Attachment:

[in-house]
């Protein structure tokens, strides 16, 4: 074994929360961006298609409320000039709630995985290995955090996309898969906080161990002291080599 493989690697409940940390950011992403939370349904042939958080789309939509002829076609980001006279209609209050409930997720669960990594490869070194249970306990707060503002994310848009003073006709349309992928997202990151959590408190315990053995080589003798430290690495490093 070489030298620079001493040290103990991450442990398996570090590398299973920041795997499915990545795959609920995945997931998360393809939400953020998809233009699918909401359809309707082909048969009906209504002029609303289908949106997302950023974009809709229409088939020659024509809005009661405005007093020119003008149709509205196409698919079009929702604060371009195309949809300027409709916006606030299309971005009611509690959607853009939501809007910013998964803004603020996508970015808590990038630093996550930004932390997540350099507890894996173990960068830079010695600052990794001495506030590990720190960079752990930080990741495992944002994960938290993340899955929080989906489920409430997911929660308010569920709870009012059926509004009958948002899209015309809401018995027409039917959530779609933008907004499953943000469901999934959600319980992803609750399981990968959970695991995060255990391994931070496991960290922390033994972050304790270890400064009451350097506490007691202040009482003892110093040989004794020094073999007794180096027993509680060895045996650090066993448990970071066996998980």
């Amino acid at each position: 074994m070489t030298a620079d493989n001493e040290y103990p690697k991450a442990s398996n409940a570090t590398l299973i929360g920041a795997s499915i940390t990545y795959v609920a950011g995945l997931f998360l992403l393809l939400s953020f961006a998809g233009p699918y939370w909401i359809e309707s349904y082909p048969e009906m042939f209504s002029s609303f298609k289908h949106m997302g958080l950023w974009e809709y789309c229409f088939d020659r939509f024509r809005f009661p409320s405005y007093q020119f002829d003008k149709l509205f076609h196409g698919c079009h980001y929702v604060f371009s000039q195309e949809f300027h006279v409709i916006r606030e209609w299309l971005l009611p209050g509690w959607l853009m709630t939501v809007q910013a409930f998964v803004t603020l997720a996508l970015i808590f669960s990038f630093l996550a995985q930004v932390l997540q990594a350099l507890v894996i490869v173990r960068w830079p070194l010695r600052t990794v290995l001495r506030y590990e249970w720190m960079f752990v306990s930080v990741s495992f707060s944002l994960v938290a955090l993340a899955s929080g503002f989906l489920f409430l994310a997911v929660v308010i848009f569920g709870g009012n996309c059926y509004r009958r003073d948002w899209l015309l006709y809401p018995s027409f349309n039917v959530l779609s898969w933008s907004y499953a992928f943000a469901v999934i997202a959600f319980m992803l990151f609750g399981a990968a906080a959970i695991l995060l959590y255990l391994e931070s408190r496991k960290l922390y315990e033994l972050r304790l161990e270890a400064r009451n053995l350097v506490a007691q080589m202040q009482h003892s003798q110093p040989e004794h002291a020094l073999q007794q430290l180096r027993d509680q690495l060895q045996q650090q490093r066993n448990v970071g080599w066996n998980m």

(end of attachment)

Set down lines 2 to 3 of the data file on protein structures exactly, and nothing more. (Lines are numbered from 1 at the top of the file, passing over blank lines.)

């Protein structure tokens, strides 16, 4: 074994929360961006298609409320000039709630995985290995955090996309898969906080161990002291080599 493989690697409940940390950011992403939370349904042939958080789309939509002829076609980001006279209609209050409930997720669960990594490869070194249970306990707060503002994310848009003073006709349309992928997202990151959590408190315990053995080589003798430290690495490093 070489030298620079001493040290103990991450442990398996570090590398299973920041795997499915990545795959609920995945997931998360393809939400953020998809233009699918909401359809309707082909048969009906209504002029609303289908949106997302950023974009809709229409088939020659024509809005009661405005007093020119003008149709509205196409698919079009929702604060371009195309949809300027409709916006606030299309971005009611509690959607853009939501809007910013998964803004603020996508970015808590990038630093996550930004932390997540350099507890894996173990960068830079010695600052990794001495506030590990720190960079752990930080990741495992944002994960938290993340899955929080989906489920409430997911929660308010569920709870009012059926509004009958948002899209015309809401018995027409039917959530779609933008907004499953943000469901999934959600319980992803609750399981990968959970695991995060255990391994931070496991960290922390033994972050304790270890400064009451350097506490007691202040009482003892110093040989004794020094073999007794180096027993509680060895045996650090066993448990970071066996998980």
């Amino acid at each position: 074994m070489t030298a620079d493989n001493e040290y103990p690697k991450a442990s398996n409940a570090t590398l299973i929360g920041a795997s499915i940390t990545y795959v609920a950011g995945l997931f998360l992403l393809l939400s953020f961006a998809g233009p699918y939370w909401i359809e309707s349904y082909p048969e009906m042939f209504s002029s609303f298609k289908h949106m997302g958080l950023w974009e809709y789309c229409f088939d020659r939509f024509r809005f009661p409320s405005y007093q020119f002829d003008k149709l509205f076609h196409g698919c079009h980001y929702v604060f371009s000039q195309e949809f300027h006279v409709i916006r606030e209609w299309l971005l009611p209050g509690w959607l853009m709630t939501v809007q910013a409930f998964v803004t603020l997720a996508l970015i808590f669960s990038f630093l996550a995985q930004v932390l997540q990594a350099l507890v894996i490869v173990r960068w830079p070194l010695r600052t990794v290995l001495r506030y590990e249970w720190m960079f752990v306990s930080v990741s495992f707060s944002l994960v938290a955090l993340a899955s929080g503002f989906l489920f409430l994310a997911v929660v308010i848009f569920g709870g009012n996309c059926y509004r009958r003073d948002w899209l015309l006709y809401p018995s027409f349309n039917v959530l779609s898969w933008s907004y499953a992928f943000a469901v999934i997202a959600f319980m992803l990151f609750g399981a990968a906080a959970i695991l995060l959590y255990l391994e931070s408190r496991k960290l922390y315990e033994l972050r304790l161990e270890a400064r009451n053995l350097v506490a007691q080589m202040q009482h003892s003798q110093p040989e004794h002291a020094l073999q007794q430290l180096r027993d509680q690495l060895q045996q650090q490093r066993n448990v970071g080599w066996n998980m």